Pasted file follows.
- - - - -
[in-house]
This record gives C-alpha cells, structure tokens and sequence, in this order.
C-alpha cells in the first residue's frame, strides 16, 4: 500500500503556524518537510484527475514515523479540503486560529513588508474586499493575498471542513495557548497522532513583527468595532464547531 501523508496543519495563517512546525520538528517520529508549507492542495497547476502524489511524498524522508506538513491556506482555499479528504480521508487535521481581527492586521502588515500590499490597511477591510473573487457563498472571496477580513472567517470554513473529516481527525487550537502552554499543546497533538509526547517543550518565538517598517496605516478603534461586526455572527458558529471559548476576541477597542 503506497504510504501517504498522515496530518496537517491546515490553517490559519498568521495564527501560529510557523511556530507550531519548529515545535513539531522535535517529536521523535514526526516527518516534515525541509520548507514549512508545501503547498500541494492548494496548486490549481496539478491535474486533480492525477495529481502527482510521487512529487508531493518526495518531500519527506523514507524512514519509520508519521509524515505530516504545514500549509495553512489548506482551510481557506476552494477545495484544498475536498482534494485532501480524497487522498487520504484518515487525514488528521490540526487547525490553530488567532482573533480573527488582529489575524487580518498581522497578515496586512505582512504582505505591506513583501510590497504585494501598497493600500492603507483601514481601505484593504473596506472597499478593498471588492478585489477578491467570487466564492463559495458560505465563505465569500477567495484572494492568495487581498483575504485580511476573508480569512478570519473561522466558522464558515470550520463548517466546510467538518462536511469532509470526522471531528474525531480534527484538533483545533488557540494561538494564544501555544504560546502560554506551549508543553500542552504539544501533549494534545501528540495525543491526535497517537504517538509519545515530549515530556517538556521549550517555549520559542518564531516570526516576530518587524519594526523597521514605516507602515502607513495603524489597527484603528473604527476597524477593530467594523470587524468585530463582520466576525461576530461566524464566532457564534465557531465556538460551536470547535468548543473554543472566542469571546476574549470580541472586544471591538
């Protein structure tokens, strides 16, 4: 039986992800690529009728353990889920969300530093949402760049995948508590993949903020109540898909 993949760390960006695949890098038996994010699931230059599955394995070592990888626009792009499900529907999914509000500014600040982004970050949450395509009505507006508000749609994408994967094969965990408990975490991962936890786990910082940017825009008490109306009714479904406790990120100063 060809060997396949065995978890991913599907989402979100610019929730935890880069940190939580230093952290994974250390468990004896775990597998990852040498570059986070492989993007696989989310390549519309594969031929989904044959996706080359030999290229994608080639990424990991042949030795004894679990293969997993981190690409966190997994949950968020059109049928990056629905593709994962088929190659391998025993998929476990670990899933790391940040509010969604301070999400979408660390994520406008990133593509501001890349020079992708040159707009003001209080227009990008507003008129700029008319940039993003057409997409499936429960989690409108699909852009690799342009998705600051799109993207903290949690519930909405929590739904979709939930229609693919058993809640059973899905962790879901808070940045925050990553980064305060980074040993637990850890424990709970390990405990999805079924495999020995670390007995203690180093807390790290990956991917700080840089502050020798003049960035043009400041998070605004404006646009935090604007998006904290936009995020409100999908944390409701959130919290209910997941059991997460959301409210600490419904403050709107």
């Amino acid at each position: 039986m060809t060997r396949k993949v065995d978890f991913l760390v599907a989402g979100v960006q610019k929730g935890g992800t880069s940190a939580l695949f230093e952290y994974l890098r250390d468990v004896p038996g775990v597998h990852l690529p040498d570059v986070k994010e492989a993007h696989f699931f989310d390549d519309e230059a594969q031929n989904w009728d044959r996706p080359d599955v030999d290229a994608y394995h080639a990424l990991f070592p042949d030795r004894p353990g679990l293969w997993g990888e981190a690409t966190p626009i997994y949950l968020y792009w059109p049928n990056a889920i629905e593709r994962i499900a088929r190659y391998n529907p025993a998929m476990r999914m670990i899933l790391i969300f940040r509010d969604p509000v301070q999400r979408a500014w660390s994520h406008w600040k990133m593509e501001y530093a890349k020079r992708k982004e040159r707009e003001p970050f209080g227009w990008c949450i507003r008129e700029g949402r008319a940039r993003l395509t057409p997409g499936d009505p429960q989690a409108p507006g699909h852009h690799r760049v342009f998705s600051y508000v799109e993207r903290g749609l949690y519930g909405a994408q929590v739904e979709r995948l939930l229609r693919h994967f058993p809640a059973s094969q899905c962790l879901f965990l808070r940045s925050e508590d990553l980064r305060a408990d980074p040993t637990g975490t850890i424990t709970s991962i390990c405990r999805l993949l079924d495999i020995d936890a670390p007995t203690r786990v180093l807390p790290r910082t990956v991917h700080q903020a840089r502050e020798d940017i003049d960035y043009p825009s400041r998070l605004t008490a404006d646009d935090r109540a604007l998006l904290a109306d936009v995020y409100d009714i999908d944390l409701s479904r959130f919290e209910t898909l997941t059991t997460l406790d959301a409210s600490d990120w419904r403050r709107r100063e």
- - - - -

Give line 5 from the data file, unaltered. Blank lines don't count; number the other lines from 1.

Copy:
């Amino acid at each position: 039986m060809t060997r396949k993949v065995d978890f991913l760390v599907a989402g979100v960006q610019k929730g935890g992800t880069s940190a939580l695949f230093e952290y994974l890098r250390d468990v004896p038996g775990v597998h990852l690529p040498d570059v986070k994010e492989a993007h696989f699931f989310d390549d519309e230059a594969q031929n989904w009728d044959r996706p080359d599955v030999d290229a994608y394995h080639a990424l990991f070592p042949d030795r004894p353990g679990l293969w997993g990888e981190a690409t966190p626009i997994y949950l968020y792009w059109p049928n990056a889920i629905e593709r994962i499900a088929r190659y391998n529907p025993a998929m476990r999914m670990i899933l790391i969300f940040r509010d969604p509000v301070q999400r979408a500014w660390s994520h406008w600040k990133m593509e501001y530093a890349k020079r992708k982004e040159r707009e003001p970050f209080g227009w990008c949450i507003r008129e700029g949402r008319a940039r993003l395509t057409p997409g499936d009505p429960q989690a409108p507006g699909h852009h690799r760049v342009f998705s600051y508000v799109e993207r903290g749609l949690y519930g909405a994408q929590v739904e979709r995948l939930l229609r693919h994967f058993p809640a059973s094969q899905c962790l879901f965990l808070r940045s925050e508590d990553l980064r305060a408990d980074p040993t637990g975490t850890i424990t709970s991962i390990c405990r999805l993949l079924d495999i020995d936890a670390p007995t203690r786990v180093l807390p790290r910082t990956v991917h700080q903020a840089r502050e020798d940017i003049d960035y043009p825009s400041r998070l605004t008490a404006d646009d935090r109540a604007l998006l904290a109306d936009v995020y409100d009714i999908d944390l409701s479904r959130f919290e209910t898909l997941t059991t997460l406790d959301a409210s600490d990120w419904r403050r709107r100063e």